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  #1  
Old 08-18-2005, 02:11 AM
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Join Date: Oct 2002
Posts: 178
Major coolant leak--how much is this gonna cost me?

Car: 1990 190E 2.6 with approx. 104k miles.

Okay, here is a classic case of putting something off and letting a potential problem become an actual problem. No need to tell me--I know. I think about half a year ago I noticed that the upper or lower radiator hose (forget which one, but it connects to the thermostat) had a very disturbing bubble at the end that connects to the thermostat housing, right above the hose clamp. I decided to have it checked out at a later time and continued to drive the car. Fastforward. A month earlier I had been a bit more concerned about this bubble, knowing full well that it could burst soon, but the fact that I had been able to drive the car without any incident made me put off replacing the hose a bit longer! Well, guess what? Today I noticed that there was a leak of something under my car, not a puddle, but definitely a leak. I opened the hood and there is a very pin-size hole on the bubble. The strange thing is that the resevoir was almost empty, about 2 inches of fluid in the resevoir. There seems to be no overspray of coolant in the engine, as I would imagine a hole in the coolant hose would do. The car had been sitting for months and was only used two days ago for a night out. No idiot lights came on and the temp. guage, if I recall, was normal. I suspect that night of driving (approx. 10 miles total) was when the bubble finally ruptured, though not castastrophically.

Anyway, I did an archive search, and my heart sunk. Could all this coolant lost be the water pump, which I've read is an *gulp* expensive repair? Yes, the coolant seems to be seeping out from the belly pan on the driver's side! The top of the engine is clean, but I can't look under the engine to confirm if much of the leak is coming from another source. I'm just hoping it's just the coolant hose, but can a tiny hole cause that much coolant to leak? Grrrrrr.

Sorry about the long post. Please help!

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  #2  
Old 08-18-2005, 02:53 AM
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Join Date: May 2005
Posts: 992
ok

the cost of your repair is about 10 bucks... go get the hose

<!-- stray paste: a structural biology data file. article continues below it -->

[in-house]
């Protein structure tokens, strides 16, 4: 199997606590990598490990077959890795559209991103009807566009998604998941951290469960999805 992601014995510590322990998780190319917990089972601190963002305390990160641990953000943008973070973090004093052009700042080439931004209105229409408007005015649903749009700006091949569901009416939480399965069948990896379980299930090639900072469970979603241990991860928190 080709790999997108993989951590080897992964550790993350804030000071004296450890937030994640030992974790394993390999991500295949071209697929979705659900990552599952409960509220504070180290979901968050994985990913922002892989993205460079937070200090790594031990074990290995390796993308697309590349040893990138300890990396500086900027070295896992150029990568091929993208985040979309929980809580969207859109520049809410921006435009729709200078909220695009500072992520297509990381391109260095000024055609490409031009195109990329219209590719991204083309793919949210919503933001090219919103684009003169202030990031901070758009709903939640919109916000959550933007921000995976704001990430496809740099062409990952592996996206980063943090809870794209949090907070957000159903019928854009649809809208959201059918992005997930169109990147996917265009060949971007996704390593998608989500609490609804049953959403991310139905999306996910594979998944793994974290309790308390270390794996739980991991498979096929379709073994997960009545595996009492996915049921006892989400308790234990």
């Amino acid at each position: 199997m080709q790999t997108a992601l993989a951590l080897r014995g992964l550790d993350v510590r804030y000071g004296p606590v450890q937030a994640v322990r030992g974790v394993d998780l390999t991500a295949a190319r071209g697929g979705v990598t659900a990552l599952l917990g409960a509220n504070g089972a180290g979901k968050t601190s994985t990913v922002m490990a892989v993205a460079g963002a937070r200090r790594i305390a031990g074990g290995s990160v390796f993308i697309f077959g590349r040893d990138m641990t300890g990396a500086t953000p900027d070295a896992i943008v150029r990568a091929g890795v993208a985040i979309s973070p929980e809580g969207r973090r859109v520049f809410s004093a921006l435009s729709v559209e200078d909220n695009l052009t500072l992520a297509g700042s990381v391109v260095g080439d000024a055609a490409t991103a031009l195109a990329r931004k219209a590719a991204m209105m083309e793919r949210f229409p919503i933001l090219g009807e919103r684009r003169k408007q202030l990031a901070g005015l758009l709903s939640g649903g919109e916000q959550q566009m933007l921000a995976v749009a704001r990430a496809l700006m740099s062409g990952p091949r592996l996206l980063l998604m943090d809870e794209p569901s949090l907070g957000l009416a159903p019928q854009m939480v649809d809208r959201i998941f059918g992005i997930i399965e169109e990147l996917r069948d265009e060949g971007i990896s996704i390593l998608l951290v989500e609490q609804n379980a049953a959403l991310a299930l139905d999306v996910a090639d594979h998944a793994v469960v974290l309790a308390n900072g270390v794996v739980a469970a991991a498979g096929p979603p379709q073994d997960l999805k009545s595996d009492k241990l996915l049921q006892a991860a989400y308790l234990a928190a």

from the mercedes dealer and do it your self... just a simple clamp on
either side with a screw driver...


the coolant overflow is only about 1 galon and 2 inch is only about
a quart and thats not much for a few hours... i have seen pen holes empty
the whole system in just a few minutes... so your ok... change the
hose...


then check for leaks...you should do this your self.
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  #3  
Old 08-18-2005, 01:21 PM
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Join Date: Oct 2002
Posts: 178
Thanks, blueranger, for the reassuring words! About the doing it yourself thing, I have thought about it but quickly got scared because one end of this hose goes down and seems hard to get at for disconnecting, let alone connecting. Unless it doesn't require a hose clamp and I can just jiggle it onto the fitting for a secure, tight fit. Would I also need to drain the radiator? Thank so much!

ps,
I don't think my MB dealership is gonna have that hose for a measly $10! I'm hoping it's gonna be at least that cheap!
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  #4  
Old 08-18-2005, 05:52 PM
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Join Date: Jul 2005
Location: long beach
Posts: 99
ahaha

oh man. your probably gonna have to pull the water pump. its pretty easy, I did it a few days ago. your gonna have to pull the belt and a few pulleys to get in there. I had a few problems with that tiny piece of hose.
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  #5  
Old 08-18-2005, 11:29 PM
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Join Date: Nov 2002
Location: Milford, CT
Posts: 19,306
Here you go:
Upper hose
G2000-18116 Radiator Hose Germany IN STOCK $10.68
Lower
G2000-18106 Radiator Hose Febi IN STOCK $25.13

Figure out which one you need and order that hose along with some coolant from fastlane. Replace the hose and change the coolant. It should take you about 1/2 an hour for the entire job.
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  #6  
Old 08-18-2005, 11:58 PM
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Posts: 992
only one

the only real difficult hose is the one thats about 2 inches right next
to the distributor.... that one requires the removal of the water pump..

but the res should be easy... hose clamps use a screw driver or ratchet..

pull it off and all the water will come out immediately...

then just replace the opsite way you took it off... then fill with fresh antifreeze throw in some wetter water (redline) and take a drive.

this adventure will lead you into the spark plugs and the next thing you know you will be rebuilding your own engine.

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